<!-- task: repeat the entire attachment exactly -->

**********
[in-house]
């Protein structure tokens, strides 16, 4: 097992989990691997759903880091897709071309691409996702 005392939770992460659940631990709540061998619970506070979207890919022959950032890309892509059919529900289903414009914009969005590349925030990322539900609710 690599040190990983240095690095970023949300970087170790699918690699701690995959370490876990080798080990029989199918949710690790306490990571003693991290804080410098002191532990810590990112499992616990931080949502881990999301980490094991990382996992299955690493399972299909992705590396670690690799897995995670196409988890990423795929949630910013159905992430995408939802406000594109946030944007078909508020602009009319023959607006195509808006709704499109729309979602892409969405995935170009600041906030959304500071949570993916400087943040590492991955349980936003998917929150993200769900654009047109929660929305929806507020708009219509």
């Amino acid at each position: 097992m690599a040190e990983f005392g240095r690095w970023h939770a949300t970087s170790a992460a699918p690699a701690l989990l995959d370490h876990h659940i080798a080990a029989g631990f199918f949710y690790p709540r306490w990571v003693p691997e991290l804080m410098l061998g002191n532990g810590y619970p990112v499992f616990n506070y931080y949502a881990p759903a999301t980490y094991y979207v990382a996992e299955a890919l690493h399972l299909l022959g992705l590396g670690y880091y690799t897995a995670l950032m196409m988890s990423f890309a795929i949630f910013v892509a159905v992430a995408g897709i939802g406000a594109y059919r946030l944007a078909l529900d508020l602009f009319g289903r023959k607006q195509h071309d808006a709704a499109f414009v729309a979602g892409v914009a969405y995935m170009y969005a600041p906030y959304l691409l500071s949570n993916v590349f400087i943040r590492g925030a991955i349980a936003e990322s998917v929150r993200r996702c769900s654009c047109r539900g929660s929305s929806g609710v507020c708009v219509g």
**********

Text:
[in-house]
């Protein structure tokens, strides 16, 4: 097992989990691997759903880091897709071309691409996702 005392939770992460659940631990709540061998619970506070979207890919022959950032890309892509059919529900289903414009914009969005590349925030990322539900609710 690599040190990983240095690095970023949300970087170790699918690699701690995959370490876990080798080990029989199918949710690790306490990571003693991290804080410098002191532990810590990112499992616990931080949502881990999301980490094991990382996992299955690493399972299909992705590396670690690799897995995670196409988890990423795929949630910013159905992430995408939802406000594109946030944007078909508020602009009319023959607006195509808006709704499109729309979602892409969405995935170009600041906030959304500071949570993916400087943040590492991955349980936003998917929150993200769900654009047109929660929305929806507020708009219509």
């Amino acid at each position: 097992m690599a040190e990983f005392g240095r690095w970023h939770a949300t970087s170790a992460a699918p690699a701690l989990l995959d370490h876990h659940i080798a080990a029989g631990f199918f949710y690790p709540r306490w990571v003693p691997e991290l804080m410098l061998g002191n532990g810590y619970p990112v499992f616990n506070y931080y949502a881990p759903a999301t980490y094991y979207v990382a996992e299955a890919l690493h399972l299909l022959g992705l590396g670690y880091y690799t897995a995670l950032m196409m988890s990423f890309a795929i949630f910013v892509a159905v992430a995408g897709i939802g406000a594109y059919r946030l944007a078909l529900d508020l602009f009319g289903r023959k607006q195509h071309d808006a709704a499109f414009v729309a979602g892409v914009a969405y995935m170009y969005a600041p906030y959304l691409l500071s949570n993916v590349f400087i943040r590492g925030a991955i349980a936003e990322s998917v929150r993200r996702c769900s654009c047109r539900g929660s929305s929806g609710v507020c708009v219509g």